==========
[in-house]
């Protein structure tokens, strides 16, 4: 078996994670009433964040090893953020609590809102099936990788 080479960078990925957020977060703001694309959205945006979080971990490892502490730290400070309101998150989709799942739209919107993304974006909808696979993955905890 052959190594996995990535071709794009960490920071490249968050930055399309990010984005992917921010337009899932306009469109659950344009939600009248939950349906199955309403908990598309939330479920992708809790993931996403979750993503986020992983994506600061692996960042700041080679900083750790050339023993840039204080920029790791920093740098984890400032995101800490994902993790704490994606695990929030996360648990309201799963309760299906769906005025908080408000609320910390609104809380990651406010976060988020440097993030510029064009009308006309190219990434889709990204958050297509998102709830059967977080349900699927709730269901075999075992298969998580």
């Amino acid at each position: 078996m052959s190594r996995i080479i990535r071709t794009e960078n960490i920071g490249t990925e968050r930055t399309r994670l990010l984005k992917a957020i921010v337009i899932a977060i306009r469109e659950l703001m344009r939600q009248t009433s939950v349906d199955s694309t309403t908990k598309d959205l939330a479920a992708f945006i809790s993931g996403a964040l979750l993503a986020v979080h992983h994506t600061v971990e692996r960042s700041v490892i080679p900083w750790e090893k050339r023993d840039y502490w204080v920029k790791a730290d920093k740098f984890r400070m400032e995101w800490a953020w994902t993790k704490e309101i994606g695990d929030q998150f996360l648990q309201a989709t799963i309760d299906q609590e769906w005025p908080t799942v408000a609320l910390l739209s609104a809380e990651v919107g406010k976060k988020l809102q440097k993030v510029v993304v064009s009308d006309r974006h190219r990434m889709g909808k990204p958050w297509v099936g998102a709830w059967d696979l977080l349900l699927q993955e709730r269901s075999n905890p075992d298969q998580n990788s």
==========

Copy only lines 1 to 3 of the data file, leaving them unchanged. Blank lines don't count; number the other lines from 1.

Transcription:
[in-house]
């Protein structure tokens, strides 16, 4: 078996994670009433964040090893953020609590809102099936990788 080479960078990925957020977060703001694309959205945006979080971990490892502490730290400070309101998150989709799942739209919107993304974006909808696979993955905890 052959190594996995990535071709794009960490920071490249968050930055399309990010984005992917921010337009899932306009469109659950344009939600009248939950349906199955309403908990598309939330479920992708809790993931996403979750993503986020992983994506600061692996960042700041080679900083750790050339023993840039204080920029790791920093740098984890400032995101800490994902993790704490994606695990929030996360648990309201799963309760299906769906005025908080408000609320910390609104809380990651406010976060988020440097993030510029064009009308006309190219990434889709990204958050297509998102709830059967977080349900699927709730269901075999075992298969998580």
């Amino acid at each position: 078996m052959s190594r996995i080479i990535r071709t794009e960078n960490i920071g490249t990925e968050r930055t399309r994670l990010l984005k992917a957020i921010v337009i899932a977060i306009r469109e659950l703001m344009r939600q009248t009433s939950v349906d199955s694309t309403t908990k598309d959205l939330a479920a992708f945006i809790s993931g996403a964040l979750l993503a986020v979080h992983h994506t600061v971990e692996r960042s700041v490892i080679p900083w750790e090893k050339r023993d840039y502490w204080v920029k790791a730290d920093k740098f984890r400070m400032e995101w800490a953020w994902t993790k704490e309101i994606g695990d929030q998150f996360l648990q309201a989709t799963i309760d299906q609590e769906w005025p908080t799942v408000a609320l910390l739209s609104a809380e990651v919107g406010k976060k988020l809102q440097k993030v510029v993304v064009s009308d006309r974006h190219r990434m889709g909808k990204p958050w297509v099936g998102a709830w059967d696979l977080l349900l699927q993955e709730r269901s075999n905890p075992d298969q998580n990788s």